“Luh shat aye syur luh tab-luh”

Paris-bound tomorrow. Very excited about venturing forth into the land of wine, cheese, and labor strikes. I’ll be at my host’s place in the 15th arrondissement by twilight (unrelated: I’d like to reclaim that word from its association with juvenile vampirism, please and thank you) so there will be plenty of evening left.

I have been to France twice but this is the first time I’ll have the opportunity to make it my own. Last time I went with my grandparents and uncle, and the only thing I managed to say in French was “un petit peu.” Everyone rattled off in English the moment they detected the Anglophone clan ambling up the Rue des Étrangers with an angsty teenage me in tow.

I’ve taken enough French to get by but they can only teach you so much in school. “Le chat est sur la table” surely won’t get you very far when you find yourself being swarmed by an army of putrid trinket salesmen at the Eiffel Tower.

It’s said that learning a new language is like creating a new soul – one must learn to express oneself all over again. On the rare occasion that I’ve had the opportunity to converse in French, I’ve felt like a toddler – I get flustered and end up intonating everything as if it were a question. It feels silly at best not to be able to find the right word; at worst it’s downright agonizing. But there are no shortcuts. I would love to be able to rebuild my personality in French but that is many eons away.

It helps to swill back a couple of adult beverages before you endeavor to recreate your soul anew. Arnaud was so patient with me when I got slightly drunk and tried to explain to him, in French, the difference between the Amish and the Mormons – “Comment dit-on ‘batshit fucking crazy?'” said I. It was a good start.

The best part of language is learning those expressions that we wish we had in our native tongue, and conversely, taking pride in our own language. I don’t yet know of any untranslatable and beautiful words in French, but I’m sure my linguistic victories and defeats will be central to this trip. In English, for example, we use “human” as an adjective as well as a noun. We use the concept of human-ness to emphasize the fact that we aren’t just bags of blood and bones. It’s a go-to expression that we don’t really think about, but it’s no easy feat to try to break down the idea without invoking the expression itself. Divine would be the closest thing, but that sounds a bit self-aggrandizing. “Human” evokes both sides of our condition – the humble and the noble.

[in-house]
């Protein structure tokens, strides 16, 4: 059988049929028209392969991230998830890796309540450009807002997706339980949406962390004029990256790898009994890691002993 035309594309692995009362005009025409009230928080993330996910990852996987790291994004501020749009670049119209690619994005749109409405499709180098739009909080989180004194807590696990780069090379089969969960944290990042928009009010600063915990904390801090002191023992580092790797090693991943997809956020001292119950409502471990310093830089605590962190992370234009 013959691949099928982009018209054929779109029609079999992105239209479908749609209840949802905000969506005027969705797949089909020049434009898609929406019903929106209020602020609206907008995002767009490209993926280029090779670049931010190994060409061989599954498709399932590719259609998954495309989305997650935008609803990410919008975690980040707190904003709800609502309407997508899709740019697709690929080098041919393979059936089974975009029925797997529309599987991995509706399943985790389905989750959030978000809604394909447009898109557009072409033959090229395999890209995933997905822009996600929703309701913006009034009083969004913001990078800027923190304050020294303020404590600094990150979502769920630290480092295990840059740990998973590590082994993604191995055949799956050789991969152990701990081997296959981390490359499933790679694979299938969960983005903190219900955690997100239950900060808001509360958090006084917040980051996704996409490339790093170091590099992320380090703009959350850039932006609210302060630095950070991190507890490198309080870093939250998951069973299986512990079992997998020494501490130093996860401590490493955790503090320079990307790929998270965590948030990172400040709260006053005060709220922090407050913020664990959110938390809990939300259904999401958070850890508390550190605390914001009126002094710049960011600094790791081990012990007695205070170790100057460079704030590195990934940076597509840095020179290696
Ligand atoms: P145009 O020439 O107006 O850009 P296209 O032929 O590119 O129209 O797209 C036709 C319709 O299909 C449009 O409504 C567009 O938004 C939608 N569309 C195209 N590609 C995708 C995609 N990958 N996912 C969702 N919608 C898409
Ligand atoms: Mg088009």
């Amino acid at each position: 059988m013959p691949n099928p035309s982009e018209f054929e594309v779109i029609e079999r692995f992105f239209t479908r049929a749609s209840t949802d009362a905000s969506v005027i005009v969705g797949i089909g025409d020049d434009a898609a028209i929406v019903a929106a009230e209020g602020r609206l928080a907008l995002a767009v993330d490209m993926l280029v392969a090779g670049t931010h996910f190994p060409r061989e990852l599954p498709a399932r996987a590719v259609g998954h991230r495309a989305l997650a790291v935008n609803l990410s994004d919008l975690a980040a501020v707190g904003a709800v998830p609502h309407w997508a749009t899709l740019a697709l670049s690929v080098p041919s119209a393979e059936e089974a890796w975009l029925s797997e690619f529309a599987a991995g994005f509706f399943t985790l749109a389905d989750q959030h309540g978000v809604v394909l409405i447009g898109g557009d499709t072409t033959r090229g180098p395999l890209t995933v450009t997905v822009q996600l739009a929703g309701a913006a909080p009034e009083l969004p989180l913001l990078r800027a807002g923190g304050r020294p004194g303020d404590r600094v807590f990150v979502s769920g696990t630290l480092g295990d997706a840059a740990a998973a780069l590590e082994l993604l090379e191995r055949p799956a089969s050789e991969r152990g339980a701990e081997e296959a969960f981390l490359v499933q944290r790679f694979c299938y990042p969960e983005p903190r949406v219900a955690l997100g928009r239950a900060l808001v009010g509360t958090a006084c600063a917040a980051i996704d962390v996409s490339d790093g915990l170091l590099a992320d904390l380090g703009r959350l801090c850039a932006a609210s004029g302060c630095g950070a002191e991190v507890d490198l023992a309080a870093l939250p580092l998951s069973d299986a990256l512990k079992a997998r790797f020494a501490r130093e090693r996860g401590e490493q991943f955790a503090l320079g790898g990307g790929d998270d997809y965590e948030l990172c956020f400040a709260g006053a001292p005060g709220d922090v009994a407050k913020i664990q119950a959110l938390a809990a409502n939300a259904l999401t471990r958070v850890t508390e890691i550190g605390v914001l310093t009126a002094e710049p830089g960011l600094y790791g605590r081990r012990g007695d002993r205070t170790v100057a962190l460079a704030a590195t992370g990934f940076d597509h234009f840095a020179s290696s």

Grandfather Clock

I have arrived in familiar London! I left from the new International Terminal at Hartsfield which really shook me up – it’s very shiny but it lacks the brutalist charm of the old terminal. It’s also the site of egregious highway robbery – nine-whole-dollars and ten cents for a beer served to me from a dinky little “bar” that occupied a dark corner of a bare-bones food court. It looked to be an afterthought, and if it weren’t for the curious fellow bellowing like an inbred carnie from behind the counter I might not have even noticed it there.

The plane ride was painless. I sat next to two handsome Slovakian guys who’d inexplicably spent their time in the US in Acworth. Something about a church. They had about 30 letters in ostentatiously bubbly handwriting from their sisters-in-God that they were under strict instruction to “oPeN oN tHe PlAnE ❤ xox.” They told me that America felt like a movie.

I went through Immigration and was thoroughly intimidated by the stern lady behind the desk – it reminded me of my favorite quote from A Confederacy of Dunces – “You can always tell an employee of the government by the total vacancy that occupies the space where most other people have faces.” You know the type – a hybrid between a headmistress and a carrot.

I was greeted at the airport by Mark, a chatty limousine driver who grew up on the same street as my dad. Mark speaks precisely and carefully about everything – “I’ve just parked 60 feet ahead in the 11o’clock position.” A shining example of the quiet eccentricity of the British!

I hadn’t seen my grandparents in two years and it was great to be back at Number 4 last night for dinner. All of the original houses on their road have been knocked down and replaced with sprawling mansions, rendering their house a total anachronism. It’s very strange and comforting to go back to that time capsule every summer. I get a little older and they get a lot older, but the smell in the closet underneath the stairs (must and wood varnish) hasn’t changed in 50 years and the ancient grandfather clock in the hall still lets out a brazen knell every hour.

When I was little, my grandfather took the cover off the clock so I could see the guts inside. I stuck my hand in the dust on the top of the cover as an innocent form of graffiti, and my grandfather has since made a tradition of the dusty handprint. You can still see it – my hands at different stages of growth, each faded to varying degrees by dust. It’s an oddly metaphoric way of measuring time.